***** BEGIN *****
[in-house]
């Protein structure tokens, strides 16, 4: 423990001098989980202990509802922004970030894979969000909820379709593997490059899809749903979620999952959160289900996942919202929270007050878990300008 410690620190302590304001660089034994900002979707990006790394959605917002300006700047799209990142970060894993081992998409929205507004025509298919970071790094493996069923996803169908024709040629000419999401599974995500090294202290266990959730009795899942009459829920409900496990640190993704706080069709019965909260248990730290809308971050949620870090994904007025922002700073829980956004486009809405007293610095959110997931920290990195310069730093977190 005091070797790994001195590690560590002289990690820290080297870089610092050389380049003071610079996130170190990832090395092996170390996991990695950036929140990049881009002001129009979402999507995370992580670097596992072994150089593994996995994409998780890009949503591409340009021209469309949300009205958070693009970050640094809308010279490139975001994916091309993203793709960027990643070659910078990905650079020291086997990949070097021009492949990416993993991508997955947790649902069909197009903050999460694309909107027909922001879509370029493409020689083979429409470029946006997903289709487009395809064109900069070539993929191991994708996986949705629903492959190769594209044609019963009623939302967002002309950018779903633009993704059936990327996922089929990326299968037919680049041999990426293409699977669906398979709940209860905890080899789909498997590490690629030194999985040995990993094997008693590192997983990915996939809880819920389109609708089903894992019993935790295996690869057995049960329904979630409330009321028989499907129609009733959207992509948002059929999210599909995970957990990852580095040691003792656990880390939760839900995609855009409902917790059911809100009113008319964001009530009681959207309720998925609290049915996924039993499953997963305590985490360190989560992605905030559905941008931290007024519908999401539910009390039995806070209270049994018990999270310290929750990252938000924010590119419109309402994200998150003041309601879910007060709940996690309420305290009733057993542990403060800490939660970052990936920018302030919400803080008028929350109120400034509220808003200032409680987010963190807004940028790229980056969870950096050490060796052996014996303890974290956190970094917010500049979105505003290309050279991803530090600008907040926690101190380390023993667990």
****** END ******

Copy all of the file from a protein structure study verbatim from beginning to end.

[in-house]
């Protein structure tokens, strides 16, 4: 423990001098989980202990509802922004970030894979969000909820379709593997490059899809749903979620999952959160289900996942919202929270007050878990300008 410690620190302590304001660089034994900002979707990006790394959605917002300006700047799209990142970060894993081992998409929205507004025509298919970071790094493996069923996803169908024709040629000419999401599974995500090294202290266990959730009795899942009459829920409900496990640190993704706080069709019965909260248990730290809308971050949620870090994904007025922002700073829980956004486009809405007293610095959110997931920290990195310069730093977190 005091070797790994001195590690560590002289990690820290080297870089610092050389380049003071610079996130170190990832090395092996170390996991990695950036929140990049881009002001129009979402999507995370992580670097596992072994150089593994996995994409998780890009949503591409340009021209469309949300009205958070693009970050640094809308010279490139975001994916091309993203793709960027990643070659910078990905650079020291086997990949070097021009492949990416993993991508997955947790649902069909197009903050999460694309909107027909922001879509370029493409020689083979429409470029946006997903289709487009395809064109900069070539993929191991994708996986949705629903492959190769594209044609019963009623939302967002002309950018779903633009993704059936990327996922089929990326299968037919680049041999990426293409699977669906398979709940209860905890080899789909498997590490690629030194999985040995990993094997008693590192997983990915996939809880819920389109609708089903894992019993935790295996690869057995049960329904979630409330009321028989499907129609009733959207992509948002059929999210599909995970957990990852580095040691003792656990880390939760839900995609855009409902917790059911809100009113008319964001009530009681959207309720998925609290049915996924039993499953997963305590985490360190989560992605905030559905941008931290007024519908999401539910009390039995806070209270049994018990999270310290929750990252938000924010590119419109309402994200998150003041309601879910007060709940996690309420305290009733057993542990403060800490939660970052990936920018302030919400803080008028929350109120400034509220808003200032409680987010963190807004940028790229980056969870950096050490060796052996014996303890974290956190970094917010500049979105505003290309050279991803530090600008907040926690101190380390023993667990």